Vera Wang has dressed the most famous brides on the planet: Alicia Keys, Victoria Beckham, and Chelsea Clinton, for starters. She launched her ready-to-wear collection in 2002, about ten years after her bridal business got off the ground—still, she is, and probably always will be, best known as a maker of glorious wedding gowns. But sit down with the designer, who will be honored with the CFDA's Geoffrey Beene Lifetime Achievement Award next week, and it's not all chiffon and tulle. Wang is quick to reveal her dark side: the Fall 2011 collection inspired by Quentin Tarantino's Kill Bill movies, the black leather pants handmade for her in a second-floor shop on Lexington Avenue that she wore to work at Vogue back in the early seventies.
"Anyone who knew me my first twenty years in fashion couldn't believe it," Wang says. "Calvin [Klein] liked to tease me about it. He said, 'What? You're doing wedding gowns? You're like the most goth girl I know.'" Wang has the closet to prove it: full of Rick Owens and Riccardo Tisci-era Givenchy and enough black leggings for every day of the year.
Wang's fashion training began early. Her mother taught her to love Yves Saint Laurent, and she was a salesgirl at the designer's Madison Avenue Rive Gauche boutique during college, "doing the windows and folding crepe de chine blouses and whatever." Saint Laurent has been Wang's greatest influence, but the list of talents in her pantheon is long. It includes Kenzo Takada, Rei and Yohji, Jil Sander and Helmut Lang "for their modernity," and here in New York: Geoffrey Beene, Calvin Klein, and Ralph Lauren (where she worked after Vogue). Among the newer names, she rattles off Junya Watanabe and Hedi Slimane. "I love what he did with Dior Homme, I love what I believe he's trying to do now at Saint Laurent, bringing a youthful dimension to a very grand vocabulary."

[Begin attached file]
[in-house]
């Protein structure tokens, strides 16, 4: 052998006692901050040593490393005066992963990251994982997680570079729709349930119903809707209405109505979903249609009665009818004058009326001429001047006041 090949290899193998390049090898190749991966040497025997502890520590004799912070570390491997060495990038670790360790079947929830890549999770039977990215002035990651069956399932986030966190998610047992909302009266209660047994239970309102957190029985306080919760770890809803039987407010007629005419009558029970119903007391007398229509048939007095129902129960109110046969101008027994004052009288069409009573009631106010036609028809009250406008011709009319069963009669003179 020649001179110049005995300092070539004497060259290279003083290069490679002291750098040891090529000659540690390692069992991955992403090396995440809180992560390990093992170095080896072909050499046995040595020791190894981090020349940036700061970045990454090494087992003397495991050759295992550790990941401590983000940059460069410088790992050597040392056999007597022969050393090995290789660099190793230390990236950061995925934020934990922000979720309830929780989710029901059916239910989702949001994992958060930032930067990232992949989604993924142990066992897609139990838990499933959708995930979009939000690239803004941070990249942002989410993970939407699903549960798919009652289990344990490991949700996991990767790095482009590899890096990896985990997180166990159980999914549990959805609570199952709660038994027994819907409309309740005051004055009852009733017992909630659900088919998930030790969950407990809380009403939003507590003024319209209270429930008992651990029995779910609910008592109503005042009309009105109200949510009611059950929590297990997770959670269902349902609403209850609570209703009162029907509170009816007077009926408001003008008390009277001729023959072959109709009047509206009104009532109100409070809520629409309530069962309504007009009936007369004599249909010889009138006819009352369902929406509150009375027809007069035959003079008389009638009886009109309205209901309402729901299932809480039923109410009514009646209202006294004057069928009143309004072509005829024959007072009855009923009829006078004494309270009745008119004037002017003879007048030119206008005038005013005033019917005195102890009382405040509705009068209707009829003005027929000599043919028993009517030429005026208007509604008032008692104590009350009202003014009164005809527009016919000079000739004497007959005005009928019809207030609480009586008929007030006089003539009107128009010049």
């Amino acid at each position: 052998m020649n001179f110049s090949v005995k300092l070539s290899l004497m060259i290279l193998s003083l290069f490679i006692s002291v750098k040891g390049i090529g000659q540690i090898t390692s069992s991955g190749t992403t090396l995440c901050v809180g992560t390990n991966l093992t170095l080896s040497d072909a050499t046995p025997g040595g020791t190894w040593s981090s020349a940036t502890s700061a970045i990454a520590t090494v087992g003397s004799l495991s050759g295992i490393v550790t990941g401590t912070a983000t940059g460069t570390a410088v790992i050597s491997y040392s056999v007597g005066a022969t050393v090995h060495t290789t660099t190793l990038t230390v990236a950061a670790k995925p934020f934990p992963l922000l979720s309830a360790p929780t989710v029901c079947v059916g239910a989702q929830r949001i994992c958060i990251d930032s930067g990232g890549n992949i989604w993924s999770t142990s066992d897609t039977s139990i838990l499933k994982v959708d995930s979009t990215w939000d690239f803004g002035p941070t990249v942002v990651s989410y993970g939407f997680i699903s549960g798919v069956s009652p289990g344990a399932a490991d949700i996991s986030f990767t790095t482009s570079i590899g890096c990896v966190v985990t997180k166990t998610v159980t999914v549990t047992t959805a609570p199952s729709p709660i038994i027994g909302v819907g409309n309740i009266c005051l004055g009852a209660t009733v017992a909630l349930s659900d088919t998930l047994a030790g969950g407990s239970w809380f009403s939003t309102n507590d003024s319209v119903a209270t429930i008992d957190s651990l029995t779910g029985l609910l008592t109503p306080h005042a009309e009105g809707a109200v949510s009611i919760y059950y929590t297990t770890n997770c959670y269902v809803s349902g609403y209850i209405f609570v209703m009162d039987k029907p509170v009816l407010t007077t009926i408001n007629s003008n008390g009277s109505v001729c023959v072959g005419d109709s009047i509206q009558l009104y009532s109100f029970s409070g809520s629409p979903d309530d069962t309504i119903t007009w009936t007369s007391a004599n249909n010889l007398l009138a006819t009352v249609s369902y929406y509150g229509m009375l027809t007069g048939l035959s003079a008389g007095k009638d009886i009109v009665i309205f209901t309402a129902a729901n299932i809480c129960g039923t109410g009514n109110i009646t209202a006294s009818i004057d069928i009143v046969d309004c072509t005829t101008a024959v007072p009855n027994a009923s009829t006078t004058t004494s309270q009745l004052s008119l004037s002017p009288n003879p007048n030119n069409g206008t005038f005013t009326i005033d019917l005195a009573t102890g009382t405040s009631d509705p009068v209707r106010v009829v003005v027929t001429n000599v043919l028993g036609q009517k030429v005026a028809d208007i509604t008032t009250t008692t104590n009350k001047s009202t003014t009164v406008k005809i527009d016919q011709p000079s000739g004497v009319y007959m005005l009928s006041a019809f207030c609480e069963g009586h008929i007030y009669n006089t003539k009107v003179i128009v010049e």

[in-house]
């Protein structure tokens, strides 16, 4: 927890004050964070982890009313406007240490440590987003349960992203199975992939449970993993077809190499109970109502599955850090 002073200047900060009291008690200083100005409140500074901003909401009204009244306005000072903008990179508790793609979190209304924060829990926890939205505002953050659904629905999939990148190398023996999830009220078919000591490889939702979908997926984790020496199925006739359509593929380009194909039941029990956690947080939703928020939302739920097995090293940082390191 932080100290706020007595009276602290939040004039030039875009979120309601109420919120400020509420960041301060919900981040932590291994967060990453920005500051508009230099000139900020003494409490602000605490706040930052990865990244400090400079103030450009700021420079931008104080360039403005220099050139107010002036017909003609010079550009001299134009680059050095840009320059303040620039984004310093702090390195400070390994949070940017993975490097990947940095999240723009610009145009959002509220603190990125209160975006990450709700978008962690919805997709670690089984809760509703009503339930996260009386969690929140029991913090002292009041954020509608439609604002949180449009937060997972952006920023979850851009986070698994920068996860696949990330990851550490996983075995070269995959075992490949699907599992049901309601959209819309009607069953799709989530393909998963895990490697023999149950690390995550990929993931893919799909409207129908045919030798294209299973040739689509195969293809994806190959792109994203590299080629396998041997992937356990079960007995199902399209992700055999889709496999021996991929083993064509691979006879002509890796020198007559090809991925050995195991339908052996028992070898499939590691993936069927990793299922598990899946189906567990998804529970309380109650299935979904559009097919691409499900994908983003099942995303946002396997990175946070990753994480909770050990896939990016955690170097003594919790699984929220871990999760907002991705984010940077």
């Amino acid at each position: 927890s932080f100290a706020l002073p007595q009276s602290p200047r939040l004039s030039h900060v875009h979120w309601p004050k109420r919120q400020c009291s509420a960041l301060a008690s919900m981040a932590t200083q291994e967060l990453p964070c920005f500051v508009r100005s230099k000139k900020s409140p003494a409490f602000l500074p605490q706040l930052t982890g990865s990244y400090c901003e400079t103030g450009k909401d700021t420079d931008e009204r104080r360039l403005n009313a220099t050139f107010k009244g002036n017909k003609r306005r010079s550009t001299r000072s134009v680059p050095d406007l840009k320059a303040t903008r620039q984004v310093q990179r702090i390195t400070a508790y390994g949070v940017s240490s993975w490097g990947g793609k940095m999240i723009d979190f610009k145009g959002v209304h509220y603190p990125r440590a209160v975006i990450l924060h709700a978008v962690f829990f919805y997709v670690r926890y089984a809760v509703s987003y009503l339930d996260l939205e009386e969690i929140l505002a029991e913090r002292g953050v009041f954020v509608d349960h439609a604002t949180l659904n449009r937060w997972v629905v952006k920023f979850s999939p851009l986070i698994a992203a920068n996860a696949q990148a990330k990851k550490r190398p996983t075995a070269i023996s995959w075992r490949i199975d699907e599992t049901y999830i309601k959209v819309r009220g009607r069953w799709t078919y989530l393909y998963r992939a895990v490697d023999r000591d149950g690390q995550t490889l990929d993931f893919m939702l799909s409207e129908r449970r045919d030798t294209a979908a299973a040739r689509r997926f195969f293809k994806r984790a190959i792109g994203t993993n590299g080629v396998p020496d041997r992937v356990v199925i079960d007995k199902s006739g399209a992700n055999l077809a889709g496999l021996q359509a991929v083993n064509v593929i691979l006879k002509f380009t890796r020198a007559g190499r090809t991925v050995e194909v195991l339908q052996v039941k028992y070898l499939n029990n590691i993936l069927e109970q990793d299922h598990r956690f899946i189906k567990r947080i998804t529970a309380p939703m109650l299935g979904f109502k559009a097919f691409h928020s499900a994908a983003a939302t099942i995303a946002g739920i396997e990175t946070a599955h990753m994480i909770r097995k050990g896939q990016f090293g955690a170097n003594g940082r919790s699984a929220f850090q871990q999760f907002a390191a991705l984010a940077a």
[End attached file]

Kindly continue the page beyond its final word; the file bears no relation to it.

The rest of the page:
As for her own vocabulary, Wang says, "I get very involved in draping and problem-solving. If you examine our clothing and look at it carefully, it's very technical." Wang's as concerned with what's happening on the millimeter level as she is with the full-length 360. That's a must in this era of 24/7 celebrity coverage, which Wang knows a fair bit about, having dressed everyone from Sharon Stone to Charlize Theron for the Oscars. But it's always been so. When Barneys was moving uptown from Seventh Avenue around the time she was launching bridal, Gene Pressman asked her to do a capsule collection for evening. "They were very architectural," she says of the eight dresses she delivered, "I used illusion, which was stretch."
Since then, her empire has grown to include fragrances, flatware, fine papers, bedding, accessories, and even a cosmetics collaboration with Kohl's. But fashion will always come first. "This award is a validation of my whole life, because fashion really has been my entire adult life," Wang says. Here, she calls out the highlights.